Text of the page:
If you’ve set your sights on achieving a postgraduate qualification often the first decision you’ll encounter is whether to study for a Master’s degree or a Postgraduate Diploma (PGDip).
There are lots of ways to compare and contrast the two but, before doing that, it’s worth discovering what they can offer individually. We’ve picked the seven best reasons to enrol in a PGDip...
The average cost of a PGDip is between £5000 and £7000. In comparison, a Master’s degree is likely to set you back between £6000 and £10,000.
It’s important to remember that these course fees do vary dramatically depending on the subject you choose but you’re likely to see a saving. After completion, the extra few thousand pounds you may have saved choosing a PGDip will be very welcome indeed.
A PGDip can be completed in as little as six to nine months, so if you are keen to get into the world of work as soon as possible, a PGDip is definitely one to consider.
But although they take less time, PGDips are generally considered to be almost on par with Master’s degrees – a completed PGDip is worth 120 credits and a Master’s equates to 180 credits. So it could be a win-win for you.
There are a huge range of PGDips to choose from. Whatever your niche or specialism, the likelihood is there will be a course relevant to your career goals.
PGDips are far less research focussed than most other postgraduate qualifications. This means that not only do you not have to complete a dissertation – good news if you’ve recently handed in your last one – but you’ll also spend far more time learning important practical real world skills.
Most PGDip’s are vocational, preparing you for a specific job at the end of it. The purpose of a PGDip s to give you all the information and skills you need to start a new career. This means you’ll be fully prepared to start your chosen profession on leaving the course, and the qualification makes you a very attractive candidate to potential employers.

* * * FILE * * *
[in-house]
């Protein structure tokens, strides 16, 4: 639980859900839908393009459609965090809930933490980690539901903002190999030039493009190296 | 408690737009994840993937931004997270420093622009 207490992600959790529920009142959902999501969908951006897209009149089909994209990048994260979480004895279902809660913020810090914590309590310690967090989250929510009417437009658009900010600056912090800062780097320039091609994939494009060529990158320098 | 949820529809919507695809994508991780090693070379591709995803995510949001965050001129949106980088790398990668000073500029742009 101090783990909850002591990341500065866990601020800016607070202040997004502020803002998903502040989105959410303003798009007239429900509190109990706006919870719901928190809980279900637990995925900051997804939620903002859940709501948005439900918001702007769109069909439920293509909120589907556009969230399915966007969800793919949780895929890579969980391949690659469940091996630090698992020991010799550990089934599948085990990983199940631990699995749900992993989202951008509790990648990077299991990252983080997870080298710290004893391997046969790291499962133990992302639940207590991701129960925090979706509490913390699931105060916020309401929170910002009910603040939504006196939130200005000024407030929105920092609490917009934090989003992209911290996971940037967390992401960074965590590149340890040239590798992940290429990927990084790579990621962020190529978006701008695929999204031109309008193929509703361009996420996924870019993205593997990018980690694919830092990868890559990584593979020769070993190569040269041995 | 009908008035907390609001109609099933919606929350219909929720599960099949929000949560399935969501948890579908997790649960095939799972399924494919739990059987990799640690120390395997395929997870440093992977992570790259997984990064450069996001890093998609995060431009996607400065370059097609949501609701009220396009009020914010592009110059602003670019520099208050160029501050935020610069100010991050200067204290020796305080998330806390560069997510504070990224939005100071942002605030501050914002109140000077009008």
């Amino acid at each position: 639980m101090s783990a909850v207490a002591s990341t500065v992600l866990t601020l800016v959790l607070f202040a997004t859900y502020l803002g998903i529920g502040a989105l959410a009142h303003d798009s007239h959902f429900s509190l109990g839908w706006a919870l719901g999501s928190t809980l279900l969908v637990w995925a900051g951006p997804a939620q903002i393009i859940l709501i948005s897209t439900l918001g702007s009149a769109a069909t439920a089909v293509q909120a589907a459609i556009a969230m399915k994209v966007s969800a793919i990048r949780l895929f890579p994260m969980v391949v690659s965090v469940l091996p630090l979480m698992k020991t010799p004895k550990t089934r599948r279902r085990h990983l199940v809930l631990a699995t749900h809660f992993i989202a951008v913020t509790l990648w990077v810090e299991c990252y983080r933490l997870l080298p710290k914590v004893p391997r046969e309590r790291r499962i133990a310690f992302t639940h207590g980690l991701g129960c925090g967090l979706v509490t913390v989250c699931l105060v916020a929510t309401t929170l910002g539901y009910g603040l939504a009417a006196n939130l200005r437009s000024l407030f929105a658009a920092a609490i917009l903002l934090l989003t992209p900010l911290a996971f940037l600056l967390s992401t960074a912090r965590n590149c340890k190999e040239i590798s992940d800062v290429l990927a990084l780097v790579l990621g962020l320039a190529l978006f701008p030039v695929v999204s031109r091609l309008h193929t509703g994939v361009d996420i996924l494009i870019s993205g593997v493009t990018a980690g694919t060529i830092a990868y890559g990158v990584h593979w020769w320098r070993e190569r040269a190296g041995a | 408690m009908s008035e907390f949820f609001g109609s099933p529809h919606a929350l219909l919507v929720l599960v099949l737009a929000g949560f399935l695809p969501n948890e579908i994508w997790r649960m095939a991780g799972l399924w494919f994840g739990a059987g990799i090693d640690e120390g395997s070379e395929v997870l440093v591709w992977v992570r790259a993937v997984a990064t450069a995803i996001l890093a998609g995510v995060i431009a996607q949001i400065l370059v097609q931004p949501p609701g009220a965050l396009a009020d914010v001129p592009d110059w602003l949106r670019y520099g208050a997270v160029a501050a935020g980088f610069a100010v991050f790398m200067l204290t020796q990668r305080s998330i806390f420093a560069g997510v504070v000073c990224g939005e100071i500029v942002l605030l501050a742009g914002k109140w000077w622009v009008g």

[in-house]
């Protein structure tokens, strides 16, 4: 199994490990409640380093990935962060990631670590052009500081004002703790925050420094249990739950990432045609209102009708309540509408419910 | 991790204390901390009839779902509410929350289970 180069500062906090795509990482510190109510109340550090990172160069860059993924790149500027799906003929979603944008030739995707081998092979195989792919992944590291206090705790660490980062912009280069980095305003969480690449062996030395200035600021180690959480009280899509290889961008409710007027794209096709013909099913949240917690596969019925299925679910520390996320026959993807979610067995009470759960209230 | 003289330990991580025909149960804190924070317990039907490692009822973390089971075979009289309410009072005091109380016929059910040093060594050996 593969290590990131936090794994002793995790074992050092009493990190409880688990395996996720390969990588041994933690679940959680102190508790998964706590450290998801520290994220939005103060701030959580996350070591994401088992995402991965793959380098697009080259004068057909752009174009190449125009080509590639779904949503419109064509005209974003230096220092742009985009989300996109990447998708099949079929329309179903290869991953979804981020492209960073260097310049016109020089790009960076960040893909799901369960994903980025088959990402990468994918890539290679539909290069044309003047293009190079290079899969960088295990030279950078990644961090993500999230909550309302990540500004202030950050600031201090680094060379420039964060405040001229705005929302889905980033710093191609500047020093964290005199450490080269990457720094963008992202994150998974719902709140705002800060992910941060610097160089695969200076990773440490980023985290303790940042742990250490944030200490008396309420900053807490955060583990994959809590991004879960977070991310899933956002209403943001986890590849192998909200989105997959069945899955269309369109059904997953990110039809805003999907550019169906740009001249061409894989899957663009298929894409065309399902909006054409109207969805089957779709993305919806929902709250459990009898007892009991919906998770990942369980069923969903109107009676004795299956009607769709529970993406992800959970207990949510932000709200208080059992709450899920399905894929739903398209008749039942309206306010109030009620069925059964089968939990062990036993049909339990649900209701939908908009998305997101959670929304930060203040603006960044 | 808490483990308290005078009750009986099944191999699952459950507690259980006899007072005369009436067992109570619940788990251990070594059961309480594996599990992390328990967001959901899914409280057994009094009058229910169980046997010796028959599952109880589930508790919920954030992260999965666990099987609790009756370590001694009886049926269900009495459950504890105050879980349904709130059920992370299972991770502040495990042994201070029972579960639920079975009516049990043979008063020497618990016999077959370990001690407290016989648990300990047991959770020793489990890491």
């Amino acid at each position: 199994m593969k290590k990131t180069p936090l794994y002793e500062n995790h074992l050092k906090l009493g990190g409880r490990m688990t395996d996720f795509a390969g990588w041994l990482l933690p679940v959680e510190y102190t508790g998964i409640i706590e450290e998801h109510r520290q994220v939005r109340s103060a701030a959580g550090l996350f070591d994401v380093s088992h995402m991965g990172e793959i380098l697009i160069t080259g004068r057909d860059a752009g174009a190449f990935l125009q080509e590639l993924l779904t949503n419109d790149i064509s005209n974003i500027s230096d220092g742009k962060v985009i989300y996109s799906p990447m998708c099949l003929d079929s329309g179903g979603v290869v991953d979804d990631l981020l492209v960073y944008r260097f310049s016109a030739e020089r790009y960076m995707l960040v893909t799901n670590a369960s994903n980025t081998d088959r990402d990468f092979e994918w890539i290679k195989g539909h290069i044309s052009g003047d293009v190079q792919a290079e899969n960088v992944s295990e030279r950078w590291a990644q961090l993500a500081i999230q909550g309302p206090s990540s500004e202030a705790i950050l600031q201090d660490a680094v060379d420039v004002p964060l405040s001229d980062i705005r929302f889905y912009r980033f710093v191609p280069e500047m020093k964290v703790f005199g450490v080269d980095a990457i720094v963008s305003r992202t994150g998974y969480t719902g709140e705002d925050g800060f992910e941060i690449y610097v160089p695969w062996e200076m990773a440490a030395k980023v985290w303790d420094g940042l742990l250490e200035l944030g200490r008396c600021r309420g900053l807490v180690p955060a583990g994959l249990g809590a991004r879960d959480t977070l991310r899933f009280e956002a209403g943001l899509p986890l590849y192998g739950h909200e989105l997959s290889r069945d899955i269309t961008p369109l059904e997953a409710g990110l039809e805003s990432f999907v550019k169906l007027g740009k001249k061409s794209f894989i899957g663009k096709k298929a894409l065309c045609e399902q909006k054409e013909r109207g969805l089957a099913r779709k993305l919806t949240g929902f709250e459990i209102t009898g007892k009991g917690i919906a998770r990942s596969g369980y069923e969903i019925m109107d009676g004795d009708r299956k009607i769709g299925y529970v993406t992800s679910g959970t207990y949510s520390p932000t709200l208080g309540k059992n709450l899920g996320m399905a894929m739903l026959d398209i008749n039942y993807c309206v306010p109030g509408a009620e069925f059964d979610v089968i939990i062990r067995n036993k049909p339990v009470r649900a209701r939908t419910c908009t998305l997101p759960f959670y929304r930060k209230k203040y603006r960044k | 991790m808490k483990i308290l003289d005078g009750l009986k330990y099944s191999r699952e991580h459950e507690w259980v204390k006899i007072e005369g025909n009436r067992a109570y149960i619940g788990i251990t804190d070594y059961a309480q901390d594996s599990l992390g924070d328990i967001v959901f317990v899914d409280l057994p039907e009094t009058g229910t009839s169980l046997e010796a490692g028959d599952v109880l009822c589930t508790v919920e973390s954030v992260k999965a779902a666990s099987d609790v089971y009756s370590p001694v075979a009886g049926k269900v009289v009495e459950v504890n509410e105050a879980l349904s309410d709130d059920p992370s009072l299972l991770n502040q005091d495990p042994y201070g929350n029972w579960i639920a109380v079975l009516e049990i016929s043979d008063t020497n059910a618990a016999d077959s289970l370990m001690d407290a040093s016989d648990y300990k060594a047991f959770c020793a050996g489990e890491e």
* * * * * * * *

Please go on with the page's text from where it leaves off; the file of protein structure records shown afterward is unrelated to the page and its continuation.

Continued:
Like most postgraduate qualifications PGDips have the option of being completed on a full or part-time basis.
The benefit of a PGDip is that even if you decided to undertake part-time studying, the course could still be completed within 18 months, allowing you to quickly start using your new found knowledge to progress in the world of work.
PGDips offer the opportunity to begin a new career even if you have previously worked in another sector.
For example, if you studied nutrition at university but had your heart set on law, a PGDip would allow you to deviate from your original degree and give you the skills you need to progress in that field.
NEXT STEP: APPLY FOR A PGDIP
Receive regular newsletters packed with useful tips.
A PhD is both financially draining and incredibly challenging. ...
These days, many students wish to further their study after graduation. ...
From working at home full-time, to queuing to get into the supermarket, to celebrating...